Child Abuse & Racial Inequality This Brief Essay

Excerpt from Essay :

Child Abuse & Racial Inequality

This brief report focuses the social conflict perspective of sociology while focusing on the racial inequalities within the reporting and handling of child abuse cases, both with the children themselves as well as the parents that stand accused. Indeed, the reporting and handling of these cases is deemed by many to be disparate, unfair or non-existent as it pertains to racial minorities and their children. The trends of this subject matter will be explored over a series of years of American history.

Racial Disparities

Per the commonly held and accept facets of the conflict perspective, racial inequality is not what it is was prior to the Civil War or prior to the Civil Rights era that culminated in the 1960's in the United States, but problems still do certainly exist. Indeed, as recently as the 1980's, a survey that was conducted that asked the white respondents why blacks did not have the "finer things in life" with the same frequency as white people commonly responded that they did not try hard enough. However, the same article that cites this egregious thought pattern also notes that the nature of the problem and how it's perceived by different people has clearly evolved over time (Pride, 1999).

The aforementioned problem about a shift in opinion from racial inequality being the genesis of racial differences and trends to one that posits that blacks and other minorities simply are not trying hard enough is seemingly becoming more and more prevalent. However, this does explain a lot of fairly egregious statements and actions that are verifiably due to ignorance and/or bigotry and the review and handling of child abuse cases are certainly one of those things. It is true that blacks and other minorities tend to be much poorer and thus the chance of neglect being deemed to be the case is higher but that does not give social work professionals a green light to paint with too broad a brush (Pride, 1999).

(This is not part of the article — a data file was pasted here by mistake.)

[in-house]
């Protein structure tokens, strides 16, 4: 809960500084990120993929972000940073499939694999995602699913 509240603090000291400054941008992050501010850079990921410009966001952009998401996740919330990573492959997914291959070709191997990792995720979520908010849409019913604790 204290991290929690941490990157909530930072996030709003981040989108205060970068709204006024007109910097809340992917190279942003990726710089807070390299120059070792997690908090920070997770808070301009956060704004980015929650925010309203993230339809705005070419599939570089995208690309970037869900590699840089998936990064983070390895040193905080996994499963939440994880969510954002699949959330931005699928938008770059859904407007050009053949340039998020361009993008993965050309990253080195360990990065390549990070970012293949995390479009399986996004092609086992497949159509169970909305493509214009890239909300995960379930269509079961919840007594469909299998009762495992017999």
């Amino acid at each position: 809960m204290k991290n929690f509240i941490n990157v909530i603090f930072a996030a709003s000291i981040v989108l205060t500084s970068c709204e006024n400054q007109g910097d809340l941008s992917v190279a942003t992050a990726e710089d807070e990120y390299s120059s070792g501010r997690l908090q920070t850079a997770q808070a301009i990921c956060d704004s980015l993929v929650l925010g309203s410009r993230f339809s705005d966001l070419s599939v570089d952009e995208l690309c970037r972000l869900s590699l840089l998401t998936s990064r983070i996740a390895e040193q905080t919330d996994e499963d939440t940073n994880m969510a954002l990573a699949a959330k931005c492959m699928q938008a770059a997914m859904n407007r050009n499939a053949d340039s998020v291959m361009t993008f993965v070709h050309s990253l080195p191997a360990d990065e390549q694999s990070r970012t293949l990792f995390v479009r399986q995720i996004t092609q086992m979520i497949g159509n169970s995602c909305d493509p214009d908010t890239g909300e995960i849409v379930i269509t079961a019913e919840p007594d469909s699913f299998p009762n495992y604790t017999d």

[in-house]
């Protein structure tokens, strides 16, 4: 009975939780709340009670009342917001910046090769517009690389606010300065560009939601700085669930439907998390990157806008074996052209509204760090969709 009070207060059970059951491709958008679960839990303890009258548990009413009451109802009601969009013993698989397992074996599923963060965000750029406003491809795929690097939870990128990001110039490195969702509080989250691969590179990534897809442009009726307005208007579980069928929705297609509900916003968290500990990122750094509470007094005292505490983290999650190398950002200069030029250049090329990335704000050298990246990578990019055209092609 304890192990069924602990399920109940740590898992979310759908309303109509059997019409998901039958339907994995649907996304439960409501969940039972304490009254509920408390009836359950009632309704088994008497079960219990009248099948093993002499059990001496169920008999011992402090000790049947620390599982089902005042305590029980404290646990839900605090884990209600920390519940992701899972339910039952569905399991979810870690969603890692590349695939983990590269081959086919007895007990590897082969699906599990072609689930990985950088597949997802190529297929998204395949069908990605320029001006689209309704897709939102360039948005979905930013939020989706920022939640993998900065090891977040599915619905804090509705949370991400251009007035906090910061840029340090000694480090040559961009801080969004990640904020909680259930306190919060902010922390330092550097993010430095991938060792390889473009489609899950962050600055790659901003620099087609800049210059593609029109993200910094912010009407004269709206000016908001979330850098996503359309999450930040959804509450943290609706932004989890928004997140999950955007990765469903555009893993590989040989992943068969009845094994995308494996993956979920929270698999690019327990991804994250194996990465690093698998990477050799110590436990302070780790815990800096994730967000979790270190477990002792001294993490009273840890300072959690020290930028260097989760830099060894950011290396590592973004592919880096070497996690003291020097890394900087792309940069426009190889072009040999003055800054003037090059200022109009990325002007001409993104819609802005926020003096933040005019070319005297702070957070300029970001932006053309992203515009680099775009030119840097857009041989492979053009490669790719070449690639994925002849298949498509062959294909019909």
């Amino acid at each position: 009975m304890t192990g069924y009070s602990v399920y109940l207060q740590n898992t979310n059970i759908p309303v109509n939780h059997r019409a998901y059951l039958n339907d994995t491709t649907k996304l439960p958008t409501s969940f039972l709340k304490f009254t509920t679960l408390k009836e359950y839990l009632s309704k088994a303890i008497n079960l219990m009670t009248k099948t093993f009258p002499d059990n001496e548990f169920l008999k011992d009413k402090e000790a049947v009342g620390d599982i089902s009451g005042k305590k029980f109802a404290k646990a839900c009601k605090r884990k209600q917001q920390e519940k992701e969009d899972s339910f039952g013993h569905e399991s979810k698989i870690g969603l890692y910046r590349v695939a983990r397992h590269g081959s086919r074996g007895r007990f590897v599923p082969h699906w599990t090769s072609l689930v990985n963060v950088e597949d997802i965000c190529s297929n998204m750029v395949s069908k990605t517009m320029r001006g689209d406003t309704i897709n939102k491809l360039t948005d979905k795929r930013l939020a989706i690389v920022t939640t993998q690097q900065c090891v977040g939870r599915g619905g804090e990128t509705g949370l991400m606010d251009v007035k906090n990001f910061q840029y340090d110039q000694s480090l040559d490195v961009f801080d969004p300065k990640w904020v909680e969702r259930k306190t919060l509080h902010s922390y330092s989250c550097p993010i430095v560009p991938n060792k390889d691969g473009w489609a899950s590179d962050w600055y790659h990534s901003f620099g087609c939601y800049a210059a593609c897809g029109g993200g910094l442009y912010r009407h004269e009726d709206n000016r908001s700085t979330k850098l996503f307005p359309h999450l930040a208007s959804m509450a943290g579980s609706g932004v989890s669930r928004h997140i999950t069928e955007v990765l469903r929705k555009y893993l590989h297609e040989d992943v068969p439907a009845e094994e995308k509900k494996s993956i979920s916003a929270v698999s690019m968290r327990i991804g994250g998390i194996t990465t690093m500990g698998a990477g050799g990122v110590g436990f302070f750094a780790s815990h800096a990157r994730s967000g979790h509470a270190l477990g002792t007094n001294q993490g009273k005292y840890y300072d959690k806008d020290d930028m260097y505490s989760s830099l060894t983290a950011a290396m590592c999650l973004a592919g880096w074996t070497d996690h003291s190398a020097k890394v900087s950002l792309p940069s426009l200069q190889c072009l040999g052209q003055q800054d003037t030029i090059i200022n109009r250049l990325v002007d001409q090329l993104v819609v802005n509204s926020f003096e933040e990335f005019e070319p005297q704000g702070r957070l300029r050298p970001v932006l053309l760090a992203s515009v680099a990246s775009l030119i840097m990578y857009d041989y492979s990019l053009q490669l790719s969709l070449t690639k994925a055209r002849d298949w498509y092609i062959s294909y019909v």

Mental Health

One clear precursor to dysfunction and neglect in a home with children is mental health issues and it stands to reason that people that tend to be poorer, such as is the case with racial minorities, will also be less likely to use mental health avenues or to be able to afford the same. Indeed, one example that buttresses the above is that black people clearly have poorer overall health outcomes that white people. However, the results are not uniform across other minorities. Hispanics show good results in their early and later years but it's much more mixed in between. Asians do better than all others across the board, with the exception of Hawaiian natives (McGuire & Miranda, 2008).

As far as mental health functions, American Indians have a much higher rates of PTSD than other groups. Blacks have higher levels of schizophrenia than white people. As far as schizophrenia goes, it is clear that blacks are clearly over-represented in mental health hospitals. That being said, it was also found that the overall probability of blacks and Hispanics having a mental disorder was lower, not higher, than with white people. However, regardless of what the actual rates are, it is clear that some racial minorities are clearly mistreated when, or perhaps even because, mental illness is a precursor to abuse and this is seemingly much more pervasive than it is with whites (McGuire & Miranda, 2008).

Racial Minority Child Neglect over Time

If one were to rewind the clock 20 years to 1993, one would find a study that was conducted that compared blacks and whites in terms of frequency and severity of child abuse cases. It is noted that many feel that child abuse is more prevalent in the black community but one study noted that this is perhaps a mirage because so many more black people are economically disadvantaged than white people. Because the massive disparity in social outcomes for blacks, it is very complicated to…

Sources Used in Document:


McGuire, T.G., & Miranda, J. (2008). New Evidence Regarding Racial & Ethnic

Disparities In Mental Health: Policy Implications. Health Affairs, 27(2), 393-403.


Osborne, C., Manning, W.D., & Smock, P.J. (2007). Married and Cohabiting Parents'

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